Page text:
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Fiction Friday: The Boltcutter – The Estate

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The Boltcutter – the Estate

Alor lived in a walled estate, like all the former rebel commanders. Most of the homes in the city had short walls, about chest high, to demarcate their extent. Many such places shared walls. The city packed everyone together and left little room for those without means or connections. Too much of the city belonged to too few and more arrived every day with nothing but what they carried. War without end had created a class of migrant families that moved from desperate situation to disaster with few tears and fewer hopes.

A general didn’t need to worry about such things. Even as a captain, Alor had known how to ensure his own comfort, and it generally came at the cost of those without weapons and therefore without a voice.

The estate sat along one of the roads that led off the highway to Uganda. While not packed in as close as the tenements in the city, Alor had neighbours within a stone’s throw, and those neighbours would also be generals, who would also have armed guards. Even with complete surprise, Deng and Reno would have only minutes to clear the main building, hopefully find Alor and kill him, and then plant the incriminating evidence before retreating.

The Boltcutter sat in the back seat of the Landcruiser. They had approached from along the riverbank, lights off. The sun would rise in a little over an hour. Reno hoped the Boltcutter had correct information and that Alor had not changed his patterns. He should be in there, sleeping off a massive drunk, likely with a young woman or two coerced into his company through money or threats.

“Ten guards, four at the front, four patrolling, two in the main room.” Reno said it more for his own benefit than to verify the information.

“Probably asleep.” Deng had his suppressed MP5SD in his lap. “Or drunk.”

“Hope for the best, plan for the worst.” Reno closed his eyes and tapped his forehead with the barrel of his weapon. He had switched to a suppressed H&K UMP submachine gun chambered for .45 ACP from the collection liberated from Deng’s safehouse. “Head shots if you’re certain you can make it, Mozambique if you aren’t.”

Mozambique drill – the failure drill in which a shooter puts a round in a target’s head and then two in the chest.

“You want to attack him in his home?” The Boltcutter didn’t smoke. He hadn’t since he got into the Landcruiser. Surprisingly considerate. “You are certain of this? We can go now. You can drive out of here, drive to Uganda.”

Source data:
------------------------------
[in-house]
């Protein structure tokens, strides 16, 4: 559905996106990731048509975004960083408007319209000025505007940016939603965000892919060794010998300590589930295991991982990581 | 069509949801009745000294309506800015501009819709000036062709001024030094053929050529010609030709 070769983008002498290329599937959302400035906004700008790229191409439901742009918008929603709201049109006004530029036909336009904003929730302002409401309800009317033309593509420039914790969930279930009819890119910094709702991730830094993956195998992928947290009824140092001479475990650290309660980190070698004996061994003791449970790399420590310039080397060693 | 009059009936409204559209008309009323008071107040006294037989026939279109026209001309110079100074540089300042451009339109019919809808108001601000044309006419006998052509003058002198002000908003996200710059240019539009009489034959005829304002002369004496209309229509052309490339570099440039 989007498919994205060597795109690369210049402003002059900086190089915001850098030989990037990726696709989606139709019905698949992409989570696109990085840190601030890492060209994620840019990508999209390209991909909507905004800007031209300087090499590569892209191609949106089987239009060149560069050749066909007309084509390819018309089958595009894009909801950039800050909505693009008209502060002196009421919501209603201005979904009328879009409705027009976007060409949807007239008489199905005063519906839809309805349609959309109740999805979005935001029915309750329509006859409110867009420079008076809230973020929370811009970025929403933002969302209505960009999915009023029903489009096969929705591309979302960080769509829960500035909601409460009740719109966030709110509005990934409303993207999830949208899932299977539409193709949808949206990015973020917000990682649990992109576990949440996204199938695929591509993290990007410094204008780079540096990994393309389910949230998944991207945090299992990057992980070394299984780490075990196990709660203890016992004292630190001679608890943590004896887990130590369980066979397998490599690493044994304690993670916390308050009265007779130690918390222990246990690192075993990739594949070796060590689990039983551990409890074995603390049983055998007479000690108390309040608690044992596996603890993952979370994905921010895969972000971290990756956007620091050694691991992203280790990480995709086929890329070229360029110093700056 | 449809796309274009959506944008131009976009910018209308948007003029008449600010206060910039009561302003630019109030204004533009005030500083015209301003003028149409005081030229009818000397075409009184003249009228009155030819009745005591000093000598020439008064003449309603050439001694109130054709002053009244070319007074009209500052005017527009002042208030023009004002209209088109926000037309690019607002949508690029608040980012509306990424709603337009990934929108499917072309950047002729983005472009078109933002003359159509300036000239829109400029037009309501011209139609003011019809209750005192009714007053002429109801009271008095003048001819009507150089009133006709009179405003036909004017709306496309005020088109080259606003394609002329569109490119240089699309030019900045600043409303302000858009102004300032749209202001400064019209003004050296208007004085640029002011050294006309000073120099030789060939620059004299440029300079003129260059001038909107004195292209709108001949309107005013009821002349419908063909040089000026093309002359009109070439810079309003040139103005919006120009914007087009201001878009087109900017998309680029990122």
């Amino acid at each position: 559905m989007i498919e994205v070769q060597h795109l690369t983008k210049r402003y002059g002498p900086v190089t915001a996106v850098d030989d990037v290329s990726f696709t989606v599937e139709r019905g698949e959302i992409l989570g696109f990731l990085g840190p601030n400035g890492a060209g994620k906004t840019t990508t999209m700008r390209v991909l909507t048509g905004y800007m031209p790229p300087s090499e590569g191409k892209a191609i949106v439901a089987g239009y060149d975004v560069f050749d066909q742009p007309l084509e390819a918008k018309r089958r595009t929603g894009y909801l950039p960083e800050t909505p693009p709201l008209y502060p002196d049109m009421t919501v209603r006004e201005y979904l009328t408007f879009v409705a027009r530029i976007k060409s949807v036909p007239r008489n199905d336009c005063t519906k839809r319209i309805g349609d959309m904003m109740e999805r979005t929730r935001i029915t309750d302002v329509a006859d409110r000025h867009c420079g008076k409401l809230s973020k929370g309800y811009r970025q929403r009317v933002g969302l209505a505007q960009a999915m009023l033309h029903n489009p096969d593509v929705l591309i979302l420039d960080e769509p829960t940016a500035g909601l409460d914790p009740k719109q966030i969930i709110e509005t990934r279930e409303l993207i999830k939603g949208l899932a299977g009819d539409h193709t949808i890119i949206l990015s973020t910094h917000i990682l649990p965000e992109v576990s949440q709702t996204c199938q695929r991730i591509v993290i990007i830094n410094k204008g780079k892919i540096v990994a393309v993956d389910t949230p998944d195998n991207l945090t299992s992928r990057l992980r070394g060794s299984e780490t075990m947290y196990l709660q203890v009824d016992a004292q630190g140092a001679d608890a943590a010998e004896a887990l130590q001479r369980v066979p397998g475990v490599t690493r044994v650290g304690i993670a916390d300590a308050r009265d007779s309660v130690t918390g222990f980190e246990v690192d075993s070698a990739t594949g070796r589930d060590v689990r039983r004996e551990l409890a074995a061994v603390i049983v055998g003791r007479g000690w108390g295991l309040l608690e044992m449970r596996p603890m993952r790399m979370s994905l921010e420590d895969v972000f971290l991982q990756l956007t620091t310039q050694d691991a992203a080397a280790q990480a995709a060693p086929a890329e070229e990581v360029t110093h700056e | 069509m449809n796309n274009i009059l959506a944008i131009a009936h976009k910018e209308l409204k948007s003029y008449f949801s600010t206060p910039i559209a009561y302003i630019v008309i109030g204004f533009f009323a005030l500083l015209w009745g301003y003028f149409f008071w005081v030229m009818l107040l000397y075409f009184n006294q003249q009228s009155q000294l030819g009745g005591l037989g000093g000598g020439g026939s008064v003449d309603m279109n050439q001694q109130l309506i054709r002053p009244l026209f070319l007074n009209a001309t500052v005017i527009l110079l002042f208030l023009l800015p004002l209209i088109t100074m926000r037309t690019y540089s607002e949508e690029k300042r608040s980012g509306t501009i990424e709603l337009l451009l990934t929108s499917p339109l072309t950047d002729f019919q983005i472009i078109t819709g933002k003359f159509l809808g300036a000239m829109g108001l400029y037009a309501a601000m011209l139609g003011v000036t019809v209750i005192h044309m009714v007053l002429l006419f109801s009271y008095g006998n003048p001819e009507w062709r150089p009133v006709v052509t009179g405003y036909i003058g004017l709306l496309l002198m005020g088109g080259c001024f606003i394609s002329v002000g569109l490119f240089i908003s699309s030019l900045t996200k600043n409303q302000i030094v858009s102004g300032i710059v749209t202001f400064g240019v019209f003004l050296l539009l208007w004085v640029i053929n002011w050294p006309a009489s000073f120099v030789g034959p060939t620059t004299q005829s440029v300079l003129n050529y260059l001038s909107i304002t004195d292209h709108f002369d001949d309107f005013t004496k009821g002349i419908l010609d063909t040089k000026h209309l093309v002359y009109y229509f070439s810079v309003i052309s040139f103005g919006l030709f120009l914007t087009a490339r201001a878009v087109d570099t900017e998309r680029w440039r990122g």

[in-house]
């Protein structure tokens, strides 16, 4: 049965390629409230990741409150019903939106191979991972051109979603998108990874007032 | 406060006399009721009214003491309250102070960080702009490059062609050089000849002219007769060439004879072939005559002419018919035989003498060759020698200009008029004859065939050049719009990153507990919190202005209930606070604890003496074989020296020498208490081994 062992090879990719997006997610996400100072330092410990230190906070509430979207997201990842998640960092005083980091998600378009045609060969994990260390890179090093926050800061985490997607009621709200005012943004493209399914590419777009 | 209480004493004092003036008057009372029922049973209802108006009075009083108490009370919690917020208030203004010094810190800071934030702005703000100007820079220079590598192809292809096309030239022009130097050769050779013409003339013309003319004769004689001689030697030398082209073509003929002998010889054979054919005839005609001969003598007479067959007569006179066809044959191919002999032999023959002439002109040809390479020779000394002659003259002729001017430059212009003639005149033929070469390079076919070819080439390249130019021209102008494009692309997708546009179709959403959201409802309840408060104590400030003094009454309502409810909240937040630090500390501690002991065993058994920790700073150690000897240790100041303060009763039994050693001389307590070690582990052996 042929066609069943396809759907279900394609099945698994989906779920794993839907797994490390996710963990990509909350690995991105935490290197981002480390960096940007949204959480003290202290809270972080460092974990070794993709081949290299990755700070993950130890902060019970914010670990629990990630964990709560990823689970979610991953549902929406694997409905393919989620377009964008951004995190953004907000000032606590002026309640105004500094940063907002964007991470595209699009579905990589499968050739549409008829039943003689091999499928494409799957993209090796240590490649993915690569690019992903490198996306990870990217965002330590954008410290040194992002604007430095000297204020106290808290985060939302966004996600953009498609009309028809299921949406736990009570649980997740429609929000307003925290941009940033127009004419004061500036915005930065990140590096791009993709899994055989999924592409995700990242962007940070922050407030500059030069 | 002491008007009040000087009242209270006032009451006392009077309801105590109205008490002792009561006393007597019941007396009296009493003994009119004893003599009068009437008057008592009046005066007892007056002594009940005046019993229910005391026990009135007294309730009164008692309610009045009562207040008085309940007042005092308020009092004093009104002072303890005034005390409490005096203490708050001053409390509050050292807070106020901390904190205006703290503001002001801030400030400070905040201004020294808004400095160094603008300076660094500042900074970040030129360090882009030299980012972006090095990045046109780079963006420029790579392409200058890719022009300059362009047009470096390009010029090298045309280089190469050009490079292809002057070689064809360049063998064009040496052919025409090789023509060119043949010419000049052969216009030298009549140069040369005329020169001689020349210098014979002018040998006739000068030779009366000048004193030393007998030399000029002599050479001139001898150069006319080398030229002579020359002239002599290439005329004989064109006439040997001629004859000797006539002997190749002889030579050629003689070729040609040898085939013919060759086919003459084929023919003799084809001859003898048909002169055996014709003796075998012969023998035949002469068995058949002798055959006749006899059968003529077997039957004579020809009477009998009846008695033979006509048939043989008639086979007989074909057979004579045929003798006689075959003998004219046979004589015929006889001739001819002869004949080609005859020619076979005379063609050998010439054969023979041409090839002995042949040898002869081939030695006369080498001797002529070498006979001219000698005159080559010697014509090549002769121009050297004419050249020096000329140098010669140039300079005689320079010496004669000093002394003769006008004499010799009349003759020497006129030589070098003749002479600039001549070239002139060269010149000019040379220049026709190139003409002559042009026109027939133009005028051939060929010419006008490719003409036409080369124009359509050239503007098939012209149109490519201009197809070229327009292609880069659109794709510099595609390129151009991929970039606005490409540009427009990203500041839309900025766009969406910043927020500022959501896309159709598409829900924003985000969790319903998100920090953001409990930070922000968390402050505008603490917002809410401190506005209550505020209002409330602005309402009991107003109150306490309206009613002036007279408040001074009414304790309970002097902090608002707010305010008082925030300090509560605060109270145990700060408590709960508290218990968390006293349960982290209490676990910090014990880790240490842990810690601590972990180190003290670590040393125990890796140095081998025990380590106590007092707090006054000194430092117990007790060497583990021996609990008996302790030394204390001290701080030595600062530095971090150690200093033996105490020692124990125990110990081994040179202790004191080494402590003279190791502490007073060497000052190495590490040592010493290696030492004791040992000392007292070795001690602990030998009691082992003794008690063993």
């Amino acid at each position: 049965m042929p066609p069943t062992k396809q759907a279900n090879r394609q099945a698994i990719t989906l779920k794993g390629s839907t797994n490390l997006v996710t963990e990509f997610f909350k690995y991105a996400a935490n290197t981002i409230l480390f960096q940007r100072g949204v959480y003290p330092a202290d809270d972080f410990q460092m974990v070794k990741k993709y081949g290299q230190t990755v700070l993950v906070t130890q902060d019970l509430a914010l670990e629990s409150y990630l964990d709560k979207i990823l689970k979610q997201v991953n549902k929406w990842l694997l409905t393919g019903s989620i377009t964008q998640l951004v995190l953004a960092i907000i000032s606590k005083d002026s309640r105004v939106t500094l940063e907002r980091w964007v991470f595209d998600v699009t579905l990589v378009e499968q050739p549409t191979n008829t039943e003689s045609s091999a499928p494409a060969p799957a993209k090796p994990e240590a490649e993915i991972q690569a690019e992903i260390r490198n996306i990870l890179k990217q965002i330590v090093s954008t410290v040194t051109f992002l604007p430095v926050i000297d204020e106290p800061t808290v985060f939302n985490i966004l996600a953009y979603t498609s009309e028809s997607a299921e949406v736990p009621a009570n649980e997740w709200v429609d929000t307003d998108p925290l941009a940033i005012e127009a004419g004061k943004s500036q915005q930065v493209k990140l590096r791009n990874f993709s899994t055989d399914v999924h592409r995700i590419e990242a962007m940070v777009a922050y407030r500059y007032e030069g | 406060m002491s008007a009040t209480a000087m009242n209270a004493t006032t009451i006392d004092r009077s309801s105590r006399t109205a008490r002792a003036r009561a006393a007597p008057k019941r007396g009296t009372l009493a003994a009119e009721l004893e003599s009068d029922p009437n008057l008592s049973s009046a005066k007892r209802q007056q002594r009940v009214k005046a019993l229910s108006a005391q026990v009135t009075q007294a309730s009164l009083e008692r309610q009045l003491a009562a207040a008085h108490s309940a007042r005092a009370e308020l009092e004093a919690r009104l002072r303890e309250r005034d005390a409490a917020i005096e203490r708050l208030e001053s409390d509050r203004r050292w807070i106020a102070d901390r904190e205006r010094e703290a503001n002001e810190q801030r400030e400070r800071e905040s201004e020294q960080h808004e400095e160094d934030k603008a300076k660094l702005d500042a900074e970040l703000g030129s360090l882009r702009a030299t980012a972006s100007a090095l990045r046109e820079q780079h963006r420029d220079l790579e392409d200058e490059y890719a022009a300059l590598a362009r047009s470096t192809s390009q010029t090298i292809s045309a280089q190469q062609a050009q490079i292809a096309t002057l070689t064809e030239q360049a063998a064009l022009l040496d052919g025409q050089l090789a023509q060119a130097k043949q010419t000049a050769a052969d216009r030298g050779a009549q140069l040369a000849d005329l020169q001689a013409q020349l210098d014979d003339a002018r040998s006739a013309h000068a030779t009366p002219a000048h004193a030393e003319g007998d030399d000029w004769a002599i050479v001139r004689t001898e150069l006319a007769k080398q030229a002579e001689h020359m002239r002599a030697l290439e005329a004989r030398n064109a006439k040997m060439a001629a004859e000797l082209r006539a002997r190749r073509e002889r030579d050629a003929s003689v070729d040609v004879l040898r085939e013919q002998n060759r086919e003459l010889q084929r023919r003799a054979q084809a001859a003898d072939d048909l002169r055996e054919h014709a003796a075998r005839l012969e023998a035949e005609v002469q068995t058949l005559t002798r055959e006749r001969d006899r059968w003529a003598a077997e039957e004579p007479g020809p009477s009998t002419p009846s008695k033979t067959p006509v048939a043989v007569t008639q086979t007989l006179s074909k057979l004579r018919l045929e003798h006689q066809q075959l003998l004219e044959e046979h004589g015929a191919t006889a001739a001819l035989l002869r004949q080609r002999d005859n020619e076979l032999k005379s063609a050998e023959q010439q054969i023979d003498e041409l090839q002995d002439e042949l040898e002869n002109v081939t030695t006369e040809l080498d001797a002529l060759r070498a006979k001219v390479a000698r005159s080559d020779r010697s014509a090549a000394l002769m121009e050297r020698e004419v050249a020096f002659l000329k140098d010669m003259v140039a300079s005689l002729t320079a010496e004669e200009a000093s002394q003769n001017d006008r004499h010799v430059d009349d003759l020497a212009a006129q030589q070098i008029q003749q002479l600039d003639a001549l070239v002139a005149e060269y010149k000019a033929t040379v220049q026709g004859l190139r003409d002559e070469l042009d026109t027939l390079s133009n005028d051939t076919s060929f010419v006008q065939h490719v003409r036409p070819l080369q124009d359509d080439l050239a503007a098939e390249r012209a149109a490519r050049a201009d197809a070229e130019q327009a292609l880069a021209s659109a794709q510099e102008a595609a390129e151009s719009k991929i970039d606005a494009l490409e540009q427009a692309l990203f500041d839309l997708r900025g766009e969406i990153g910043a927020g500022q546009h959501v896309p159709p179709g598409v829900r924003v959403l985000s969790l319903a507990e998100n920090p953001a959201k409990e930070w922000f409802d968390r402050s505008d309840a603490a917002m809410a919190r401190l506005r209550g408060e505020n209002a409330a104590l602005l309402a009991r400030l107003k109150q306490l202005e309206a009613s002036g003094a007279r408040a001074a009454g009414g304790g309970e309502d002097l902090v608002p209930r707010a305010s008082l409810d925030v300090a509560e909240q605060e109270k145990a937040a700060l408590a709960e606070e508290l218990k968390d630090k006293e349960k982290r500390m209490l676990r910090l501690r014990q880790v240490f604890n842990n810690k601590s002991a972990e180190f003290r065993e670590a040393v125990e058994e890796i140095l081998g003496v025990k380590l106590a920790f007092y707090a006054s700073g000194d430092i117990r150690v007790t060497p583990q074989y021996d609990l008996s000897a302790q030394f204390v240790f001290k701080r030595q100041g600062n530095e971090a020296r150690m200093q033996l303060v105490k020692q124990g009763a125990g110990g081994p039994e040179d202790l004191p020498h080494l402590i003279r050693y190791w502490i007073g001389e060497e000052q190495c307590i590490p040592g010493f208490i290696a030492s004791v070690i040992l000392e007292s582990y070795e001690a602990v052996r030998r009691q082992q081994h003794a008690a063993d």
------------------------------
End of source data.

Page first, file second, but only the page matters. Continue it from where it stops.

“If I ever want to return to my home, I need to do this.” Deng let out a long breath, eyes closed, then opened his door. “I need to do this now.”

The Boltcutter shrugged, took his weapon off safety, and exited the Landcruiser.

“This is the time.” Deng squeezed Reno’s shoulder. “We go.”

“Yeah.” Reno watched Deng get out of the vehicle. He knew as soon as he stepped outside, he’d be committing himself. If he opened that door and his foot touched the ground, the mission was on.

Did he have a choice?

The three moved quietly. They didn’t have night vision devices, though the Boltcutter had switched out the optics on his Vikhr for a 1PN58 night scope, almost as long as his weapon. Both Deng’s MP5SD6 and Reno’s UMP had tactical lights, but they didn’t want to use those outside. Inside, it would be a necessity. Outside, it would make them a target.

The top of the wall around Alor’s estate had broken glass rather than razor wire, but a thick mat worked just as well. Reno boosted Deng first. He waited, straining, as Deng swept the immediate area. Apparently, he heard and saw nothing, because over he went. Reno waited, listening. A rope came over. Reno let his UMP hang on its sling as he climbed to the top and over.

The grounds had multiple stunted trees and a strange hedge that ran along the back of the house. Deng had secured the rope to one of those trees. He knelt alongside it, all but invisible. Reno joined him. No lights showed from the house or the grounds. Somewhere in the darkness, four soldiers patrolled. Or were they lying under one of the trees, sleeping? Reno and Deng strained to identify targets in the night. They did not have time to linger. Crouched, moving slowly, as quiet as possible, they advanced on the house, aiming for where they believed the back door to be.

The sound of voices stopped them. Reno took a knee. He thought the noise came from his left. He pivoted. Now it seemed like the sound was to his right. He couldn’t speak to Deng, couldn’t ask his opinion or voice a concern because then the owners of those voices would be seeking them in the dark. He held his right arm out touching Deng’s shoulder. Deng lightly chopped Reno’s forearm twice with his hand, signalling a negative. He shifted and touched Reno’s left shoulder.

Reno willed his eyes to pierce the night’s curtain, but nothing. He momentarily considered switching on his weapon’s tac light.

A loud mechanical sound, like ratcheting a chain and metal sliding along metal, joined the voices. Something smacked into meat. A weight dropped. Someone grunted in surprise, queried in a worried voice. The sound came again, shriekingly loud in Reno’s ears. Another smack and another weight striking the ground.

The Boltcutter had found the voices. His suppressed Vikhr with its subsonic ammunition might not be silent, but who would recognize those strange mechanical sounds, even if they echoed through the early morning dark? Reno thought he could discern a form on the wall, where the mat covered the glass. Overwatch. Whoever he was, Reno owed the Boltcutter for that.